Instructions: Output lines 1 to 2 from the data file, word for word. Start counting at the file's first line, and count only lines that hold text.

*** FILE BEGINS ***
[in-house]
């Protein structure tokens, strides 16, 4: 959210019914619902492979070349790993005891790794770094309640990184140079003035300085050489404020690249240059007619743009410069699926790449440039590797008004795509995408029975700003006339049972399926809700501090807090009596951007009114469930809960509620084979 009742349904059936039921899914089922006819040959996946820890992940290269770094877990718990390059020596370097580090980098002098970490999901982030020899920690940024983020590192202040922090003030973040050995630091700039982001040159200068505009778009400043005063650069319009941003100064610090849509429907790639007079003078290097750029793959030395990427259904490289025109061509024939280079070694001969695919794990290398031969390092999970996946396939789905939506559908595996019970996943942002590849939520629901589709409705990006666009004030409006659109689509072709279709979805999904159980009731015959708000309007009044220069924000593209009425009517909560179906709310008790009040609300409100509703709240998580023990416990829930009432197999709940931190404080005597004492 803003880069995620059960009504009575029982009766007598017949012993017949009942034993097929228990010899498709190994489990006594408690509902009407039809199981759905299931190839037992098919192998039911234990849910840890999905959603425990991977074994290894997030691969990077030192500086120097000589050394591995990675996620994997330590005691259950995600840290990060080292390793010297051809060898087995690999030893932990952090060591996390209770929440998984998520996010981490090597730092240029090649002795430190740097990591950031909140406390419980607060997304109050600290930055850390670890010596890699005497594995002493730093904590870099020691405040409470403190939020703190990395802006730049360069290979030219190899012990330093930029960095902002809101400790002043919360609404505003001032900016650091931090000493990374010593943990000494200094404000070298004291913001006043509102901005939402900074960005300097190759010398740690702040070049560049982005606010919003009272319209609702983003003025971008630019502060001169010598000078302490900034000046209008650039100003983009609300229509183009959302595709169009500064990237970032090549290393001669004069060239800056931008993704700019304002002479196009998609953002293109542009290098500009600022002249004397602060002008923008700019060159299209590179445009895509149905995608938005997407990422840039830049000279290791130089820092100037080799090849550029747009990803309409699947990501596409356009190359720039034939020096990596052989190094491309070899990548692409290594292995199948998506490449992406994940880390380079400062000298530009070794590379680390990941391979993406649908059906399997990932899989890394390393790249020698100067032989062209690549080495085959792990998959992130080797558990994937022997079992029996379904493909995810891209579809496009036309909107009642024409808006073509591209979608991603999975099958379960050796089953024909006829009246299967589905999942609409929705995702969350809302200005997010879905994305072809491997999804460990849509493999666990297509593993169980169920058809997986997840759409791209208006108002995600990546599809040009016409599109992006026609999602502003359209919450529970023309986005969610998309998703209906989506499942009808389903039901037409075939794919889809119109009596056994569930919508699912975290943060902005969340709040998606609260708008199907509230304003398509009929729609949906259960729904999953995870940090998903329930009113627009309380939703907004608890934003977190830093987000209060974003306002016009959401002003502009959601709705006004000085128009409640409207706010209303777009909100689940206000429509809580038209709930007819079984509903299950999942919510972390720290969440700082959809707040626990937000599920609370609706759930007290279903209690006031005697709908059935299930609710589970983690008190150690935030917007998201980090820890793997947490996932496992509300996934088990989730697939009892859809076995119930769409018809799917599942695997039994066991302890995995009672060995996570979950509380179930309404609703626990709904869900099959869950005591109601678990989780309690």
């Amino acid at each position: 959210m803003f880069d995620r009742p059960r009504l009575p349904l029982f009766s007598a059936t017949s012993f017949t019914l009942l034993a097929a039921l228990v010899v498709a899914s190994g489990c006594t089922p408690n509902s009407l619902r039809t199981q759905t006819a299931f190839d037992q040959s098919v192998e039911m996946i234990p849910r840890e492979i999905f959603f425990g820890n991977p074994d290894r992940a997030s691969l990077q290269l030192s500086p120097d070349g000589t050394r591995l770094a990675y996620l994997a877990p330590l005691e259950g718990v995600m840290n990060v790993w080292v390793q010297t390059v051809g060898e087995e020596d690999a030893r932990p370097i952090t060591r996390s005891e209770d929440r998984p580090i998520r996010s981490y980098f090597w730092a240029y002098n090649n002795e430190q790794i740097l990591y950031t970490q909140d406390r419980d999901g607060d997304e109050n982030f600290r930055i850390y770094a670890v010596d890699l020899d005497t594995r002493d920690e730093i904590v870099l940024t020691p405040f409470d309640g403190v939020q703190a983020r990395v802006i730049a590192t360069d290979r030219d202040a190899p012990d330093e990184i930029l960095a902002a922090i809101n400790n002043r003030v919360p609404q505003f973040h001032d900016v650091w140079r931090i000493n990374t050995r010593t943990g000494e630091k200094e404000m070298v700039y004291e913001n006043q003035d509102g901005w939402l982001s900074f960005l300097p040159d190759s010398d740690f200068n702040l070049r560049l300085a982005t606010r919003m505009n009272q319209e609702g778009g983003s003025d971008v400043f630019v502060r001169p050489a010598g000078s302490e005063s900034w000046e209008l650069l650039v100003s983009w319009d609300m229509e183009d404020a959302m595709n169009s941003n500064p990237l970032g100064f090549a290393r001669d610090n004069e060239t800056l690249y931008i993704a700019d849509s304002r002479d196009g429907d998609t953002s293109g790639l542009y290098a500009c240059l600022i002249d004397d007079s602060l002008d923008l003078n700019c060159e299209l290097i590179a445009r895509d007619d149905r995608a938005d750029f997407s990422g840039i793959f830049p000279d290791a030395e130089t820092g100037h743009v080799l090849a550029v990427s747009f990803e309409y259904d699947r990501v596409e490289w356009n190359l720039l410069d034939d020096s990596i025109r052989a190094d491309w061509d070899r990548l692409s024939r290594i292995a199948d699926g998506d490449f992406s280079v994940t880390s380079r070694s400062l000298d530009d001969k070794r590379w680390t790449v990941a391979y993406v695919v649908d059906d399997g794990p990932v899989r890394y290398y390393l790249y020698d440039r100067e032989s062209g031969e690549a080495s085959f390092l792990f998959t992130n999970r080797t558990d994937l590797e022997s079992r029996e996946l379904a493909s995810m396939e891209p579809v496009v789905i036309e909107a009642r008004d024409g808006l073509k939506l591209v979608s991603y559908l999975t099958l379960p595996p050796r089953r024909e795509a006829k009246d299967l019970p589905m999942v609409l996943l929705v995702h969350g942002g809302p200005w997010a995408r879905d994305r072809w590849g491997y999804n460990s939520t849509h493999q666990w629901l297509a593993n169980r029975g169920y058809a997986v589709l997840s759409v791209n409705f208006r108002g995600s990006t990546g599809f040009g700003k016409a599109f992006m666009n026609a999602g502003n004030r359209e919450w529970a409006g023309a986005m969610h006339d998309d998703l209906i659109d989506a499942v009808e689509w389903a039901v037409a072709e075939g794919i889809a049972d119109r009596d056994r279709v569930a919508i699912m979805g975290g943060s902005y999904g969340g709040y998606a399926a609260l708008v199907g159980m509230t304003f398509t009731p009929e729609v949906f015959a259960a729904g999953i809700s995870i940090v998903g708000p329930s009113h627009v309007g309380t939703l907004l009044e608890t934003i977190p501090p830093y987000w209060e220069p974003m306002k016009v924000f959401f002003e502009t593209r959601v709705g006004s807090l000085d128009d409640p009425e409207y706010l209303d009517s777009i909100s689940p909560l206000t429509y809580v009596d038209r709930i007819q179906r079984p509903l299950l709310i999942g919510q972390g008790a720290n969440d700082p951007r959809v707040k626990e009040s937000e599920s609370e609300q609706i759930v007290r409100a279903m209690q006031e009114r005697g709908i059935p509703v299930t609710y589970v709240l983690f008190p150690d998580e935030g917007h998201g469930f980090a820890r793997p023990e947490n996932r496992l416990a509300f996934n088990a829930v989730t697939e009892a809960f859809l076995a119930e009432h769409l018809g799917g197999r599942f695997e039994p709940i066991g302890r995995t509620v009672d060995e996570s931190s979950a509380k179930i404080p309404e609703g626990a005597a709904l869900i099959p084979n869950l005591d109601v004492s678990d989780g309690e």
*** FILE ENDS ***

[in-house]
């Protein structure tokens, strides 16, 4: 959210019914619902492979070349790993005891790794770094309640990184140079003035300085050489404020690249240059007619743009410069699926790449440039590797008004795509995408029975700003006339049972399926809700501090807090009596951007009114469930809960509620084979 009742349904059936039921899914089922006819040959996946820890992940290269770094877990718990390059020596370097580090980098002098970490999901982030020899920690940024983020590192202040922090003030973040050995630091700039982001040159200068505009778009400043005063650069319009941003100064610090849509429907790639007079003078290097750029793959030395990427259904490289025109061509024939280079070694001969695919794990290398031969390092999970996946396939789905939506559908595996019970996943942002590849939520629901589709409705990006666009004030409006659109689509072709279709979805999904159980009731015959708000309007009044220069924000593209009425009517909560179906709310008790009040609300409100509703709240998580023990416990829930009432197999709940931190404080005597004492 803003880069995620059960009504009575029982009766007598017949012993017949009942034993097929228990010899498709190994489990006594408690509902009407039809199981759905299931190839037992098919192998039911234990849910840890999905959603425990991977074994290894997030691969990077030192500086120097000589050394591995990675996620994997330590005691259950995600840290990060080292390793010297051809060898087995690999030893932990952090060591996390209770929440998984998520996010981490090597730092240029090649002795430190740097990591950031909140406390419980607060997304109050600290930055850390670890010596890699005497594995002493730093904590870099020691405040409470403190939020703190990395802006730049360069290979030219190899012990330093930029960095902002809101400790002043919360609404505003001032900016650091931090000493990374010593943990000494200094404000070298004291913001006043509102901005939402900074960005300097190759010398740690702040070049560049982005606010919003009272319209609702983003003025971008630019502060001169010598000078302490900034000046209008650039100003983009609300229509183009959302595709169009500064990237970032090549290393001669004069060239800056931008993704700019304002002479196009998609953002293109542009290098500009600022002249004397602060002008923008700019060159299209590179445009895509149905995608938005997407990422840039830049000279290791130089820092100037080799090849550029747009990803309409699947990501596409356009190359720039034939020096990596052989190094491309070899990548692409290594292995199948998506490449992406994940880390380079400062000298530009070794590379680390990941391979993406649908059906399997990932899989890394390393790249020698100067032989062209690549080495085959792990998959992130080797558990994937022997079992029996379904493909995810891209579809496009036309909107009642024409808006073509591209979608991603999975099958379960050796089953024909006829009246299967589905999942609409929705995702969350809302200005997010879905994305072809491997999804460990849509493999666990297509593993169980169920058809997986997840759409791209208006108002995600990546599809040009016409599109992006026609999602502003359209919450529970023309986005969610998309998703209906989506499942009808389903039901037409075939794919889809119109009596056994569930919508699912975290943060902005969340709040998606609260708008199907509230304003398509009929729609949906259960729904999953995870940090998903329930009113627009309380939703907004608890934003977190830093987000209060974003306002016009959401002003502009959601709705006004000085128009409640409207706010209303777009909100689940206000429509809580038209709930007819079984509903299950999942919510972390720290969440700082959809707040626990937000599920609370609706759930007290279903209690006031005697709908059935299930609710589970983690008190150690935030917007998201980090820890793997947490996932496992509300996934088990989730697939009892859809076995119930769409018809799917599942695997039994066991302890995995009672060995996570979950509380179930309404609703626990709904869900099959869950005591109601678990989780309690």